What is pancreatitis?

Pancreatitis is inflammation of the pancreas (one of the organs of your digestive system). It occurs when the digestive enzymes that your pancreas produces to break down food attack the pancreas itself.

There are two types of pancreatitis — acute (which comes on suddenly and is usually short-lived) and chronic (an ongoing condition that persists for years). Pancreatitis, especially the acute form, can be a serious condition, and almost always causes moderate to severe abdominal pain.

Pancreatitis symptoms

Acute pancreatitis

The main symptom of acute pancreatitis is upper abdominal pain that may feel as though it is going through to your back. The pain may be made worse by eating or drinking alcohol, and made better by sitting or bending forward.

Other common symptoms include:

  • nausea;
  • vomiting; and
  • fever.

Chronic pancreatitis

Most people with chronic pancreatitis have intermittent episodes of abdominal pain that last for hours, several days or even weeks. The pain can be severe and, as with acute pancreatitis, is made worse by drinking alcohol and eating. Some people have constant pain that varies in intensity. Other symptoms include nausea and fever.

Chronic pancreatitis sufferers also have symptoms that result from long-term damage to the pancreas. Normally, your pancreas produces enzymes to help digest food, and hormones (insulin and glucagon) to regulate blood sugar levels. Inflammation of the pancreas can cause irreversible damage to the cells that perform these functions.

If your pancreas is not able to make enough digestive enzymes to properly digest food, fat and other nutrients cannot be absorbed from your intestine, resulting in fatty stools, weight loss and malnutrition. And significant damage to the insulin-producing cells can cause diabetes.

Causes of pancreatitis

Acute pancreatitis

Gallstones and prolonged alcohol abuse are the 2 most common conditions associated with acute pancreatitis. There are several other, less common causes of acute pancreatitis, including:

  • certain medicines (e.g. steroids and some diuretics);
  • high levels of triglycerides (a type of fat) in the blood;
  • high blood calcium levels;
  • surgery or trauma to the abdomen; and
  • infections.

Sometimes it is not possible to determine the cause of pancreatitis, but it is thought that a combination of inherited and environmental factors is involved in most cases.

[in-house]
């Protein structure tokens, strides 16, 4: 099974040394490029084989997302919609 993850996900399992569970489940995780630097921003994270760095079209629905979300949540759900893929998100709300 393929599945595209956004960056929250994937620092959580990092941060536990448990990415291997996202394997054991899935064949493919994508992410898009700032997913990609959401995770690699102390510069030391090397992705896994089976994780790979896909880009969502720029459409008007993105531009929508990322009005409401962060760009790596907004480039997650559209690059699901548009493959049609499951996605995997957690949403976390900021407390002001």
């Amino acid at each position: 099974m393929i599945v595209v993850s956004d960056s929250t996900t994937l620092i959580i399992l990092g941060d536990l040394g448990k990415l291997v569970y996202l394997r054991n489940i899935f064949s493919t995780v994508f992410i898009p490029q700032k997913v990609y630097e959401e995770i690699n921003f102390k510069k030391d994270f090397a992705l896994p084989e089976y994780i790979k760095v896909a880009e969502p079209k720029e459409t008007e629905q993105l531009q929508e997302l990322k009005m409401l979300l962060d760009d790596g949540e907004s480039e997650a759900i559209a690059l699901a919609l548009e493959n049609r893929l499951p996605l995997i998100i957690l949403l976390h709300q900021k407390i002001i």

Chronic pancreatitis

Chronic pancreatitis is usually caused by years of heavy alcohol use. Sometimes, chronic pancreatitis follows an episode of acute pancreatitis. There is also an inherited form of this disease, known as hereditary pancreatitis, and people with cystic fibrosis (an inherited condition) also have an increased risk of developing chronic pancreatitis.


If your doctor suspects you have pancreatitis, he or she will perform blood tests, looking for elevated levels of pancreatic enzymes in your blood. The levels of enzymes in the blood can also indicate the severity of the pancreatitis.

You may also need to have an ultrasound, X-ray or CT scan of your abdomen, looking for evidence of damage to your pancreas and gallstones (one of the main causes of pancreatitis).


Acute pancreatitis

Most people with acute pancreatitis need to be treated in hospital. If you have this type of pancreatitis, you will most likely have to stop eating and drinking for a few days, and receive fluids through a drip. You may need to have a strong pain medicine, such as morphine, for pain relief. People with severe pancreatitis may also be treated with antibiotics.

If there is an obvious cause of pancreatitis, such as gallstones, then your doctor will treat that condition as well. Sometimes surgery is required to remove damaged areas of pancreas or to treat complications.

Chronic pancreatitis

Lifestyle changes are a major component of the treatment for chronic pancreatitis — eliminating alcohol and eating a reduced-fat diet are usually recommended. You may need to take digestive enzyme supplements to improve digestion, and if the damage to your pancreas means you have developed diabetes, you may also need insulin injections. However, many people with chronic pancreatitis can control their blood sugar levels with diet and exercise.

For some people, giving up alcohol may be all that is needed to control the pain of chronic pancreatitis. But many people need to take pain relievers, such as paracetamol or codeine, to treat persistent abdominal pain. Unfortunately, the pain associated with chronic pancreatitis can sometimes be difficult to manage with conventional pain relievers.

Some people find that taking pancreatic enzyme supplements helps to treat their pain. In cases where medicines fail to control pain, stronger pain relievers or surgery (either to remove damaged parts of the pancreas or to block the nerves transmitting pain from the pancreas) may be tried.


Most people who get acute pancreatitis recover, but unfortunately, in some people it can be a fatal disease. Typically it takes about a week to recover from mild, acute pancreatitis. People with moderate or severe disease will need longer to get better, and some people have further episodes of pancreatitis. Every time the pancreas becomes inflamed, there is a risk that it will become permanently damaged.

People with chronic pancreatitis tend to have lifelong problems with intermittent pain and malabsorption.

Last Reviewed: 28 February 2013
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  • 1. Acute pancreatitis (revised February 2011). In: eTG complete. Melbourne: Therapeutic Guidelines Limited; 2012 Nov. (accessed Mar 2013).

    2. Chronic pancreatitis (revised February 2011). In: eTG complete. Melbourne: Therapeutic Guidelines Limited; 2012 Nov. (accessed Mar 2013).

    3. National Digestive Diseases Information Clearinghouse. Pancreatitis (updated 16 Aug 2012). (accessed Mar 2013).